Then Rex sent us a warning: The word “stringer” has a clear meaning in British birding jargon. The link to a website put it this way: “Stringer: A birder who has built up a reputation in birding circles for identifying birds incorrectly, in particular with regard to claims of rarities. Twitchers [serious British birders] think twice before chasing rarities that have been recorded by a suspected stringer. A stringer often has a large lifelist which is considered with scepticism by other birders. Difficult to prove that a person is a stringer, and thus birders are sometimes unfairly branded as such.”


            How amusing! We looked up Rex’s posting, which mentioned Kim Stringer’s name, and we started to enjoy our fame. Then we read the following posting: “Rex - do you really expect us to believe this Sage Thrasher report (not a record until confirmed by someone else...)? Most stringers do not wish to insinuate they are lying to us, and make every attempt to sound legitimate, such as DF, Sir Harry, and a few others that will go un-named in case some bimbo decides to pass on this email. But Kim Stringer?? Posted on Hogwash Flickr account?? Are you serious??”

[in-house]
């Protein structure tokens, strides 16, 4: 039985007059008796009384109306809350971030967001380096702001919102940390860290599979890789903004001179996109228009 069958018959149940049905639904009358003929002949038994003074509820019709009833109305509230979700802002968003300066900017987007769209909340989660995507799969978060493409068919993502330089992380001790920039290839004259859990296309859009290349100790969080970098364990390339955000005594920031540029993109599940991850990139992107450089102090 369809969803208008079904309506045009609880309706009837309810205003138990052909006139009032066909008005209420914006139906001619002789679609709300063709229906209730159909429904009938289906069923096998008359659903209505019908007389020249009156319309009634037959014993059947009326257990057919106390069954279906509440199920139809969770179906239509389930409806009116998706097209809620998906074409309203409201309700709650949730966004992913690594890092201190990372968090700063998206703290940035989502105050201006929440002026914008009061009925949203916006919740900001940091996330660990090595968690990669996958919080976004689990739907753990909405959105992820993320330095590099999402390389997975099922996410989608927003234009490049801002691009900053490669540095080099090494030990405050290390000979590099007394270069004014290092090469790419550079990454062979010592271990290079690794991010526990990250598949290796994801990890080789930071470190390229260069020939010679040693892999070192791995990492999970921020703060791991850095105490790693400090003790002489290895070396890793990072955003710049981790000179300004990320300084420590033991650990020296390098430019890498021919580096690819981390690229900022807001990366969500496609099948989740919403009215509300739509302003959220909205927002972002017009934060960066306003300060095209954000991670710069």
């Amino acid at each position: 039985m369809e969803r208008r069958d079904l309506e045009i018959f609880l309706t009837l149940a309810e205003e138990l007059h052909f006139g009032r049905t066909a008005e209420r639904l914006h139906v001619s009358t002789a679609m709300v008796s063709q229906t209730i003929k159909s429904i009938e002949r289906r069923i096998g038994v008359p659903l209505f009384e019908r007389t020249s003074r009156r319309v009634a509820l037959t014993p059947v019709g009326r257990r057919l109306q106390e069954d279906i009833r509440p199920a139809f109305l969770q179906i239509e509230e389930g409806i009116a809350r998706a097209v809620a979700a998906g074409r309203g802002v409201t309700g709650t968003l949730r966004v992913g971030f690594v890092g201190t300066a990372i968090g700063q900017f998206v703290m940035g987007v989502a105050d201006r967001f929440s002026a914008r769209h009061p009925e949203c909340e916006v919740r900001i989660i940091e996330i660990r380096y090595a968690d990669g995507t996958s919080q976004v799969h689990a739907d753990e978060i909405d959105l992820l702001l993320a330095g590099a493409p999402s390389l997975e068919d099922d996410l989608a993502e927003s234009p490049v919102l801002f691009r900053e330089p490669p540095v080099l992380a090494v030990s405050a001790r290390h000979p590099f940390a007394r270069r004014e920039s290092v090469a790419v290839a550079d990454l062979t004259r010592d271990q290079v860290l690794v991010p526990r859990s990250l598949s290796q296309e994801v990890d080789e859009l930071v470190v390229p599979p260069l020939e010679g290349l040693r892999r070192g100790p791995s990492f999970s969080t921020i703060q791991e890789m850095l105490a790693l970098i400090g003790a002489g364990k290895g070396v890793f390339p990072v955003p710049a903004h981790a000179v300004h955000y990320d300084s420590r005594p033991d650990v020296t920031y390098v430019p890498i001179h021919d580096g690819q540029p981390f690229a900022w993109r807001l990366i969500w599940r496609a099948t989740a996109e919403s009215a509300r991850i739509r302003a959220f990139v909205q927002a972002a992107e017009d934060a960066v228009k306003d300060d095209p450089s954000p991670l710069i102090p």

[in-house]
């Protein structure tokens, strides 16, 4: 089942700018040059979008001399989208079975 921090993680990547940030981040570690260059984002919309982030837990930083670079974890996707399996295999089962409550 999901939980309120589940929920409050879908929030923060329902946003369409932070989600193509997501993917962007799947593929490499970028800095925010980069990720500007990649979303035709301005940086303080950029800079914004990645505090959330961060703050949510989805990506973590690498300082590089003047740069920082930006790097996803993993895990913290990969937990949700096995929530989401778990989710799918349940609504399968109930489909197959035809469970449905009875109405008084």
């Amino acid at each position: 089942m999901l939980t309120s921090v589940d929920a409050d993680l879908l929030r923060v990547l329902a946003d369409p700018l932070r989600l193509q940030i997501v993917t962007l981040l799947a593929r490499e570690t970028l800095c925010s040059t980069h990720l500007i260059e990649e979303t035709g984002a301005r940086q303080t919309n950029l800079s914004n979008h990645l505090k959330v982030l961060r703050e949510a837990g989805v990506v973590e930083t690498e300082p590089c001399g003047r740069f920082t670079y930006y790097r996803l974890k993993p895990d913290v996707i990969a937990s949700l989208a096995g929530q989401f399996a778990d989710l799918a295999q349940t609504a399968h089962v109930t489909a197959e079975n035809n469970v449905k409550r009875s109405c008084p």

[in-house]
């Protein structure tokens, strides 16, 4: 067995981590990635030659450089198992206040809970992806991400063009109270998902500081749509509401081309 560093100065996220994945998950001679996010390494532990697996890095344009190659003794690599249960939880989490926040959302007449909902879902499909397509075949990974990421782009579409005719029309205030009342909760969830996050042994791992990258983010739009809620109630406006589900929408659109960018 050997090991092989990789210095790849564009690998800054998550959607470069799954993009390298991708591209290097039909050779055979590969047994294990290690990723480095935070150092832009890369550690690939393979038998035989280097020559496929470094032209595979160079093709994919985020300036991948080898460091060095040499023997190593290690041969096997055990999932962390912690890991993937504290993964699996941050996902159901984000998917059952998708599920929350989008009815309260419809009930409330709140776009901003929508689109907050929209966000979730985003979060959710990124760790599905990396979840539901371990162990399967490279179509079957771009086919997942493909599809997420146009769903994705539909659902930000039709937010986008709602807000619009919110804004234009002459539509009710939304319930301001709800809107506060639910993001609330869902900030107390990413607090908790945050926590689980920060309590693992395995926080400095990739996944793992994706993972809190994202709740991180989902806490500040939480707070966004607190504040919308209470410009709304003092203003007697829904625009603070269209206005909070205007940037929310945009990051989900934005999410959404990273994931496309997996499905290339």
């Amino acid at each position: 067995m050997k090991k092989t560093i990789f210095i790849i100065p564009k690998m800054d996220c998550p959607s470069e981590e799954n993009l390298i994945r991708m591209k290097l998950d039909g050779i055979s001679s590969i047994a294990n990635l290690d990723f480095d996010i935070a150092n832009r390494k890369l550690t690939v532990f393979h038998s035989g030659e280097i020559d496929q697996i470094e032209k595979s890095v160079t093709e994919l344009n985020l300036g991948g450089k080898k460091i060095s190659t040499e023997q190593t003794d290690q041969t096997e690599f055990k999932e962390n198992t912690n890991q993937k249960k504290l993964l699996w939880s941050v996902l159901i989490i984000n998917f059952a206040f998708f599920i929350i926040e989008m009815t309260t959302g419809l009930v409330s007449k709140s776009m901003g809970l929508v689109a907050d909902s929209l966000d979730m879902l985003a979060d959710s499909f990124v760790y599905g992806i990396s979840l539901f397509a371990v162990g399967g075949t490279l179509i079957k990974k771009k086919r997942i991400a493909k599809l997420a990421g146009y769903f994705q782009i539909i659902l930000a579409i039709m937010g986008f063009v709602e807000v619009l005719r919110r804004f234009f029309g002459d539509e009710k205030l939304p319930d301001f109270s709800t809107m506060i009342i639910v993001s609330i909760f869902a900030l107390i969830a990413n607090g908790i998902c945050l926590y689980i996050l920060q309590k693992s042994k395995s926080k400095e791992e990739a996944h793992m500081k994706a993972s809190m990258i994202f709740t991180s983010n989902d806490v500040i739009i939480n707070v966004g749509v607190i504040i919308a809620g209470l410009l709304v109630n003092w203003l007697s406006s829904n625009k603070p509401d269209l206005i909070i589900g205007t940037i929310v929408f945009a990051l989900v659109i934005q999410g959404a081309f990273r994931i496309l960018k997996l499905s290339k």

Fortunately, our sighting was rare enough that birders flocked [sorry] to St. George Island, and one of them, a non-stringer, took a photo of our bird.


            At Rex’s suggestion we contacted an official Florida birding sight to record details of our find. And we signed up at three different birding listservers, so now we get twenty or more notices of sightings in Florida, some of them rare and some not so rare. Our moment of fame has passed in the blizzard of digital communications.


            Though our moment in the spotlight has faded, it has had at least one lasting benefit. The ancient Greeks taught us an important lesson: Know Thyself. And now I know that my name means “bullshitter.”


Thursday, January 19, 2023


            Kim and I have decided to move. Well, perhaps “decided” is too strong a word. We are planning how to move away from this home that we love. Some may feel that this is not a great idea for 80-year-olds with ongoing cancer treatments, pain and fatigue as a result of those treatments, a bit of knee surgery, toe surgery, arthritis, etc. We are “planning” because planning is an act of the mind and imagination. We have talked with a few realtors, but we have yet to put stuff in boxes or make a deposit of the well-named “earnest money.”